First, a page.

Also, there is the tale of a girl who is useless and quite simple-minded.  All she wants is to be a princess, but she is stuck bouncing from servant position to servant position in the royal household as she can’t seem to do anything right.

Lastly, there is also the story of Despereaux’s father who feels guilty for his treatment of his son.  He is able to find redemption in the end.

“Tale of Despereaux” is a good fairy-tale story for any child to read.  Mostly girls will probably love reading it just because of its fantasy nature, but there is a little sword-play and action that may interest very young boys.  Above all, “Tale of Despereaux” shows that it is good to be unique and though people may misunderstand you at first, in the end they will appreciate and love your creativity and uniqueness.  Essentially, remember, you are special.

She pluck'd…

Happy 400th Birthday John Milton!

Some of the birthday celebrations:

Exhibition at the Bodleian Library

Exhibition at the Cambridge Library

Podcasts of an all-day reading event of Paradise Lost

List of numerous events that have taken place throughout 2008 in England in celebration of Milton

I intend to sit back and read major portions of Paradise Lost today.  I recently just acquired a large hardback illustrated version of Paradise Lost complete with Gustave Dore’s pictures.  It is gorgeous.  The cover has the picture of Satan overlooking the Garden for the first time.  Perhaps my favorite picture of Dore’s, and its amusing to see the reaction of others as at first they think its beautiful, but are shocked to find its Satan overlooking the Garden.  If it wasn’t for papers that were due tomorrow, I’d try to read the entirety of Paradise Lost over again.  I think it would be my fifth or sixth time completely through (does not include partial re-readings).


Mercies: Collected Poems

All Hallows Eve

by Sheldon Vanauken

Tonight, while weighing wild winged hope with fears

Of loss, again the girl’s voice crying gay

And sweet — O playmate of lost pagan years! —

Comes ringing in the glory of the May.

O singing beauty! singing though there nears

The moment of all finding and all loss:

Together in our laughter and our tears,

Wind-driven to the centre where ways cross.

Rose garden in blue night, where souls embraced

In holy silence, timeless ecstasy:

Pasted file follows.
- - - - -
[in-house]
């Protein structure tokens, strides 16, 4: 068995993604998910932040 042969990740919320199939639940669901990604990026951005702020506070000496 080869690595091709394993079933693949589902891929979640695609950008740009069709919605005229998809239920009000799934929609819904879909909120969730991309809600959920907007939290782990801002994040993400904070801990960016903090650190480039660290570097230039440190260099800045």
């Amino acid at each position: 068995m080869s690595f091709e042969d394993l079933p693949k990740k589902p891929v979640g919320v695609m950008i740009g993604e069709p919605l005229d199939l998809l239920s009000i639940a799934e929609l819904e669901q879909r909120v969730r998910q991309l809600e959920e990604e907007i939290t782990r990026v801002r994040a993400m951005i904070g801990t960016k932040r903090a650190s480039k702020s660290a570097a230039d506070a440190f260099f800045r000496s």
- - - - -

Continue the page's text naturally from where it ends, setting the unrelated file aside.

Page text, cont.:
Truth grew between us, final beauty laced

The stars, and awed we knew eternity.

A secret sharing passed from eye to eye:

In death the singing beauty does not die.

I read a copy of Sheldon Vanauken’s “Mercies: Collected Poems” today.  While his poetry is touching, it is limited to those who know his story (which can be read in “A Severe Mercy” by himself).  His poems echo of his love with his wife, nicknamed “Davy”.  His poetry is tinged with melancholy tones, even those written when he and Davy first met and fell in love; obviously he was influenced greatly by the English poets, Byron and Coleridge (amongst others of that era).  My favorite poem, but again only due to having previously read “Severe Mercy”:


Bright with God’s spirit

Awed at that beauty

— You who are near it —

Unafraid at that footstep

Now that you hear it

Reckless in pity

Eager in loving

— High in the City —

Wearing in beauty

Holy simplicity.

Finding time to read

More than ever now, I find that I have to set a time aside to read.  And that reading does not include any wedding magazines.  With the end of the semester coming up and a wedding to plan, the free time in which to read is diminishing quickly.  I am trying to work my way through the book “Th1rteen r3easons” by Asher, but the only thing that barely keeps me reading it is seeing why the central character, Hannah, has committed suicide and how these teenagers actually have cassette tapes.  If I was going to commit suicide (not that I have any reason to or would), and wanted to leave cryptic messages to revenge myself upon them, I would record myself on a recordable mp3 player, or make recordings on my laptop and email them to everyone.  Sure, it takes away from the anonymity of it all, but in the end as these cassette tapes are passed, everyone finds out how they are connected to her reasons why she committed suicide.  On the flip side, cassette tapes is a good story device and portable too.

I look forward to starting “Gravity’s Rainbow” by Pynchon.  I picked it up on Halloween as I was shopping for a costume at Goodwill, but haven’t started it yet.  It seems like it would be a good break from the wedding planning.